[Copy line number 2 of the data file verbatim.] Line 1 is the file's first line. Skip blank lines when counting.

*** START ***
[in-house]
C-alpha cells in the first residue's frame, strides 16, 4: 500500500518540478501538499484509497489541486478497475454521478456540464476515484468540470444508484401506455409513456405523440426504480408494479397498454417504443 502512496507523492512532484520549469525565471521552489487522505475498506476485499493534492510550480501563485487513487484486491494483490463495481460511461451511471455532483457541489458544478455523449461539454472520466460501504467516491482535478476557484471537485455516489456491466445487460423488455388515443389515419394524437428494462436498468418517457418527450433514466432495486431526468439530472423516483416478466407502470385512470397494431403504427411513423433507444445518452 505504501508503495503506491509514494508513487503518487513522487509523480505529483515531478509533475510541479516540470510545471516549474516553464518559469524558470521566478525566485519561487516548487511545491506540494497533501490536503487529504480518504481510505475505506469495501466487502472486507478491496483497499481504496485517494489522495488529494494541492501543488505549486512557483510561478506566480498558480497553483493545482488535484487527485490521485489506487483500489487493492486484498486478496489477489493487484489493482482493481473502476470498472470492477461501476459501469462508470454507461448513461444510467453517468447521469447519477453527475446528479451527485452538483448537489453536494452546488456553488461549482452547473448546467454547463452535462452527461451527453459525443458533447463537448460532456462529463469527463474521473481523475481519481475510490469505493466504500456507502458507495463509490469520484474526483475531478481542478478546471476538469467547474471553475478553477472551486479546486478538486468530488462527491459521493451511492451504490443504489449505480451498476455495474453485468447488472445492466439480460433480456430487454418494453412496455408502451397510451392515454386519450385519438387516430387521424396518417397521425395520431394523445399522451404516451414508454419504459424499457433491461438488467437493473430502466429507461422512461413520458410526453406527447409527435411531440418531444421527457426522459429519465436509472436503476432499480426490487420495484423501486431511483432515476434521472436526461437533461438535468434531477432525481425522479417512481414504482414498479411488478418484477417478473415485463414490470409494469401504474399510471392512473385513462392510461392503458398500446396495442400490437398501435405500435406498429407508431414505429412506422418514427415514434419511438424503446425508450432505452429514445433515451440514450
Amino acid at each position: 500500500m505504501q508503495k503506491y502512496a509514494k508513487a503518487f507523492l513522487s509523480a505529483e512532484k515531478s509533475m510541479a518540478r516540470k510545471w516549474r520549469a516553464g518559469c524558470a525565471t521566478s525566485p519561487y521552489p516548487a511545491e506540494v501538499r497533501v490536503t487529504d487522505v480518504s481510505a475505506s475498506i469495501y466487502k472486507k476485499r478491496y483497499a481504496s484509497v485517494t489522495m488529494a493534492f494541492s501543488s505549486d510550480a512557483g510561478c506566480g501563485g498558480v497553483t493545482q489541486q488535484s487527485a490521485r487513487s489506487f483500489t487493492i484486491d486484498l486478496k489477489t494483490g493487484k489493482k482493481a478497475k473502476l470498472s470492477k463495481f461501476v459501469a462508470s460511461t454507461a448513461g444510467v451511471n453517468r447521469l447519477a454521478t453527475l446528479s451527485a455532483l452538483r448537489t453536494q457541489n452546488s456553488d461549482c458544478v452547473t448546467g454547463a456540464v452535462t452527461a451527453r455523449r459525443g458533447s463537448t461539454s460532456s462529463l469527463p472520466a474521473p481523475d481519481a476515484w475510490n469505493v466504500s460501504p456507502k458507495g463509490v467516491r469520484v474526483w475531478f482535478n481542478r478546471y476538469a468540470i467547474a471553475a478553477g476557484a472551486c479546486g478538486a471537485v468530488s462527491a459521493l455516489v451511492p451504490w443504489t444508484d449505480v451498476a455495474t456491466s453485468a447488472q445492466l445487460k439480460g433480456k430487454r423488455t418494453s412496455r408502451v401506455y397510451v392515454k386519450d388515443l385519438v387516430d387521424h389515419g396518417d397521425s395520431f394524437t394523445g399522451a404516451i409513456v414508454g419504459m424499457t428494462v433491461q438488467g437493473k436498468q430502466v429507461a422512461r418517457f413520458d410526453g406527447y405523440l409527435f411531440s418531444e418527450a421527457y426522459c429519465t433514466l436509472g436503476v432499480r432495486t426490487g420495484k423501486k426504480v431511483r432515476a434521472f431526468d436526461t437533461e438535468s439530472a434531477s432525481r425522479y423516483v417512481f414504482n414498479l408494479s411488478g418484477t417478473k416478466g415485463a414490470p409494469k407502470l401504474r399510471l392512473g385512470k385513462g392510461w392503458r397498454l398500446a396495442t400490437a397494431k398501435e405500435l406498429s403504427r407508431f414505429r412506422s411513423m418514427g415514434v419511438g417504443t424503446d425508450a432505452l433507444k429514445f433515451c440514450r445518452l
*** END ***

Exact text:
C-alpha cells in the first residue's frame, strides 16, 4: 500500500518540478501538499484509497489541486478497475454521478456540464476515484468540470444508484401506455409513456405523440426504480408494479397498454417504443 502512496507523492512532484520549469525565471521552489487522505475498506476485499493534492510550480501563485487513487484486491494483490463495481460511461451511471455532483457541489458544478455523449461539454472520466460501504467516491482535478476557484471537485455516489456491466445487460423488455388515443389515419394524437428494462436498468418517457418527450433514466432495486431526468439530472423516483416478466407502470385512470397494431403504427411513423433507444445518452 505504501508503495503506491509514494508513487503518487513522487509523480505529483515531478509533475510541479516540470510545471516549474516553464518559469524558470521566478525566485519561487516548487511545491506540494497533501490536503487529504480518504481510505475505506469495501466487502472486507478491496483497499481504496485517494489522495488529494494541492501543488505549486512557483510561478506566480498558480497553483493545482488535484487527485490521485489506487483500489487493492486484498486478496489477489493487484489493482482493481473502476470498472470492477461501476459501469462508470454507461448513461444510467453517468447521469447519477453527475446528479451527485452538483448537489453536494452546488456553488461549482452547473448546467454547463452535462452527461451527453459525443458533447463537448460532456462529463469527463474521473481523475481519481475510490469505493466504500456507502458507495463509490469520484474526483475531478481542478478546471476538469467547474471553475478553477472551486479546486478538486468530488462527491459521493451511492451504490443504489449505480451498476455495474453485468447488472445492466439480460433480456430487454418494453412496455408502451397510451392515454386519450385519438387516430387521424396518417397521425395520431394523445399522451404516451414508454419504459424499457433491461438488467437493473430502466429507461422512461413520458410526453406527447409527435411531440418531444421527457426522459429519465436509472436503476432499480426490487420495484423501486431511483432515476434521472436526461437533461438535468434531477432525481425522479417512481414504482414498479411488478418484477417478473415485463414490470409494469401504474399510471392512473385513462392510461392503458398500446396495442400490437398501435405500435406498429407508431414505429412506422418514427415514434419511438424503446425508450432505452429514445433515451440514450